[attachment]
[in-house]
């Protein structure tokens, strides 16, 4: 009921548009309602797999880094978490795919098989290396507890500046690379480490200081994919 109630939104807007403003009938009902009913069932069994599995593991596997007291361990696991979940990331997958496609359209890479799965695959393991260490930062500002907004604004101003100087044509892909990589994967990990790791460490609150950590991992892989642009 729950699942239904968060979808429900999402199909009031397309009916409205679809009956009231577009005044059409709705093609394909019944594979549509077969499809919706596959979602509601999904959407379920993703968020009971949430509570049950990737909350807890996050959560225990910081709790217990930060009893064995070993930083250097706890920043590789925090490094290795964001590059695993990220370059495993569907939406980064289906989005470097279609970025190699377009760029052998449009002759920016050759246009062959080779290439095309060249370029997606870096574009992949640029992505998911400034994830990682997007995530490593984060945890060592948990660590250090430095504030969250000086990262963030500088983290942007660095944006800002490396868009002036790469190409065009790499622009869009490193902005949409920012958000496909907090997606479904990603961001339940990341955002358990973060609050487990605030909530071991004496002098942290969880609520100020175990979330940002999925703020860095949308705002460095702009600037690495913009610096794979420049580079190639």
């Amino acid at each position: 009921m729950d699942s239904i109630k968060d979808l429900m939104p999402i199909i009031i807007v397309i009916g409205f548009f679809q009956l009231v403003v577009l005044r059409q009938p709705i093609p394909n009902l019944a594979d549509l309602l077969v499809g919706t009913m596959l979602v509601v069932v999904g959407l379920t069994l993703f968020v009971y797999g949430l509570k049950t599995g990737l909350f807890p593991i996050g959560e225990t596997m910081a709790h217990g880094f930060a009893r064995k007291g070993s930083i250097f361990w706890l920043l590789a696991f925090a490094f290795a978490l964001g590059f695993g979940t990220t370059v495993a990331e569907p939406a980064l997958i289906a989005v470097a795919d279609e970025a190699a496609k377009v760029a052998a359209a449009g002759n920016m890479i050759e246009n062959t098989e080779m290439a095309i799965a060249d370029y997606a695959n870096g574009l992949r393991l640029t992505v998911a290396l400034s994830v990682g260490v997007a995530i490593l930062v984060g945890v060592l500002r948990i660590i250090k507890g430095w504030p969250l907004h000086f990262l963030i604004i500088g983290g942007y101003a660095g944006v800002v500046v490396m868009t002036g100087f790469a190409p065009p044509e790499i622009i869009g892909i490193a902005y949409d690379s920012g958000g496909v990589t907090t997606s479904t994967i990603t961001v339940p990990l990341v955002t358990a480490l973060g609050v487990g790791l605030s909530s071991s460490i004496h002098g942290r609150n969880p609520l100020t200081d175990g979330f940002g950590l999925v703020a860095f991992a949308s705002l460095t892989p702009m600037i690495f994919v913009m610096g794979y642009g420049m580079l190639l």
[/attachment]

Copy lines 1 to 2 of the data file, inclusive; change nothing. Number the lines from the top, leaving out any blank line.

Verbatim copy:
[in-house]
């Protein structure tokens, strides 16, 4: 009921548009309602797999880094978490795919098989290396507890500046690379480490200081994919 109630939104807007403003009938009902009913069932069994599995593991596997007291361990696991979940990331997958496609359209890479799965695959393991260490930062500002907004604004101003100087044509892909990589994967990990790791460490609150950590991992892989642009 729950699942239904968060979808429900999402199909009031397309009916409205679809009956009231577009005044059409709705093609394909019944594979549509077969499809919706596959979602509601999904959407379920993703968020009971949430509570049950990737909350807890996050959560225990910081709790217990930060009893064995070993930083250097706890920043590789925090490094290795964001590059695993990220370059495993569907939406980064289906989005470097279609970025190699377009760029052998449009002759920016050759246009062959080779290439095309060249370029997606870096574009992949640029992505998911400034994830990682997007995530490593984060945890060592948990660590250090430095504030969250000086990262963030500088983290942007660095944006800002490396868009002036790469190409065009790499622009869009490193902005949409920012958000496909907090997606479904990603961001339940990341955002358990973060609050487990605030909530071991004496002098942290969880609520100020175990979330940002999925703020860095949308705002460095702009600037690495913009610096794979420049580079190639």